661. To destroy all flesh wherein is the breath of lives from under the heavens. That this signifies that the whole posterity of the Most Ancient Church would destroy themselves, is evident from what is said above, and from the description of them given before: that they derived by inheritance from their parents in succession such a genius that they more than others were imbued with direful persuasions; and especially for the reason that they immersed the doctrinal things of faith that they possessed in their cupidities. It is otherwise with those who have no doctrinal things of faith, but live entirely in ignorance; these cannot so act, and therefore cannot profane holy things, and thereby close up the way for remains; and consequently they cannot drive away from themselves the angels of the Lord.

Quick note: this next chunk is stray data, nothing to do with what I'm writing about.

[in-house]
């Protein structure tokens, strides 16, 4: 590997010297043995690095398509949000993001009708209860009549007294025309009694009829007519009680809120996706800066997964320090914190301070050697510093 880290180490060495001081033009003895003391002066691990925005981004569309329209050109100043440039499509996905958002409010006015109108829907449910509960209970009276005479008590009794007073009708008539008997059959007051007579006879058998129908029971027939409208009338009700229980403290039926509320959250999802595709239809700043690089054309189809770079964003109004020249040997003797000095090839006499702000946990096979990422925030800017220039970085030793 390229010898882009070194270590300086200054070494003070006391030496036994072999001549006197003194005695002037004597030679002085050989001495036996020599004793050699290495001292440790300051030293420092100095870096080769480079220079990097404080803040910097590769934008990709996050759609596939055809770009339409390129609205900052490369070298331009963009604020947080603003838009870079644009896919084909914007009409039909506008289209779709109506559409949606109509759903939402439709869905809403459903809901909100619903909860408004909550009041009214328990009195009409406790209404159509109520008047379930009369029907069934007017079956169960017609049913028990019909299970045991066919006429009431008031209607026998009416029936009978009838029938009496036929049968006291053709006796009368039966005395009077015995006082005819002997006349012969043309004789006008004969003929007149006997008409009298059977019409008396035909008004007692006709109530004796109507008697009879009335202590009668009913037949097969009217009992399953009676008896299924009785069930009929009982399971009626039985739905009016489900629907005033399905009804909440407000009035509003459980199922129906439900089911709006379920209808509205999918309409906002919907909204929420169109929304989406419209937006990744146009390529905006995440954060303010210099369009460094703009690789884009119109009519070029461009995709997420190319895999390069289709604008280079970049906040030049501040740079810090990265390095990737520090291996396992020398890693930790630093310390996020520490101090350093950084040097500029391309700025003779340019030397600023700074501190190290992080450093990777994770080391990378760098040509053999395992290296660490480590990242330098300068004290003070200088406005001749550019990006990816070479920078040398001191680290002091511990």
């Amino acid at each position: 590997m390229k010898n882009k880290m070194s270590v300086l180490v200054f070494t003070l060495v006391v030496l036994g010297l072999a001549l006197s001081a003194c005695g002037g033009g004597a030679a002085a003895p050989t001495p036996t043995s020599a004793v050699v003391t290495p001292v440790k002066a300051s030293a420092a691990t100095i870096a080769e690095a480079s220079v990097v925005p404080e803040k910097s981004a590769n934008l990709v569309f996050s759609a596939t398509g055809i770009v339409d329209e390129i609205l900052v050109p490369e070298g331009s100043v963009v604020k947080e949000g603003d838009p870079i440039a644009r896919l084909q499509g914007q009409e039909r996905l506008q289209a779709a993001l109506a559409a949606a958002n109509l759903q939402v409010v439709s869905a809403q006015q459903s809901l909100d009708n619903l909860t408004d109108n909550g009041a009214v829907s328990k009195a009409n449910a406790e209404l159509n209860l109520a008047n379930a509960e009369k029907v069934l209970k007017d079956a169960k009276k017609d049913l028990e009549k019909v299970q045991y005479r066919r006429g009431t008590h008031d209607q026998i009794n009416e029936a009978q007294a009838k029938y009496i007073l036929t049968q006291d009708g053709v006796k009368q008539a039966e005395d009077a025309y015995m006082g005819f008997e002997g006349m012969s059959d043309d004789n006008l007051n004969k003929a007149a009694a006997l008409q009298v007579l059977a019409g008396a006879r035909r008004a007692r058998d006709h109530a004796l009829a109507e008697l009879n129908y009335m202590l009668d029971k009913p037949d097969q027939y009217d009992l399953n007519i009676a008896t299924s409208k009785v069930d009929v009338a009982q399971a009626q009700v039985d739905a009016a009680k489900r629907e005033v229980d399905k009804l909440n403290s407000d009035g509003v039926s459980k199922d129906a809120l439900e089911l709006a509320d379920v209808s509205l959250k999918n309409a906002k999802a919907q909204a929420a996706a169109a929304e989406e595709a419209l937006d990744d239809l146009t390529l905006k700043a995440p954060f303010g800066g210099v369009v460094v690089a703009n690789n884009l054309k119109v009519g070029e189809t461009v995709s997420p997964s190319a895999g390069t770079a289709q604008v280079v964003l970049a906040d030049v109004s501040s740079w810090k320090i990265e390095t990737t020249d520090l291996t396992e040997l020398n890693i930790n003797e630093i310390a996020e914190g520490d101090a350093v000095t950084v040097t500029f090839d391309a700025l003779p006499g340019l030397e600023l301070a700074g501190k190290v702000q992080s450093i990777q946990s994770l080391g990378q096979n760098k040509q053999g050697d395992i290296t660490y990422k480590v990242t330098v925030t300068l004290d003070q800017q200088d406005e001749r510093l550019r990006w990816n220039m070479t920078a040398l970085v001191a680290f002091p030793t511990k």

Remains, as has been said, are all things of innocence, all things of charity, all things of mercy, and all things of the truth of faith, which from his infancy a man has had from the Lord, and has learned. Each and all of these things are treasured up; and if a man had them not, there could be nothing of innocence, of charity, and of mercy, and therefore nothing of good and truth in his thought and actions, so that he would be worse than the savage wild beasts. And it would be the same if he had had the remains of such things and had closed up the way by foul cupidities and direful persuasions of falsity, so that they could not operate. Such were the antediluvians who destroyed themselves, and who are meant by "all flesh wherein is the breath of lives, under the heavens."  "Flesh" as before shown, signifies every man in general, and the corporeal man in particular. The "breath of lives" signifies all life in general, but properly the life of those who have been regenerated, consequently in the present case the last posterity of the Most Ancient Church. Although there was no life of faith remaining among them, yet as they derived from their parents something of seed therefrom which they stifled, it is here called the "breath of lives" or (as in Gen. 7:22) "in whose nostrils was the breathing of the breath of lives." "Flesh under the heavens" signifies what is merely corporeal; the "heavens" are the things of the understanding that are of truth and the things of the will that are of good, on the separation of which from the corporeal a man can no longer live. What sustains man is his conjunction with heaven, that is, through heaven with the Lord.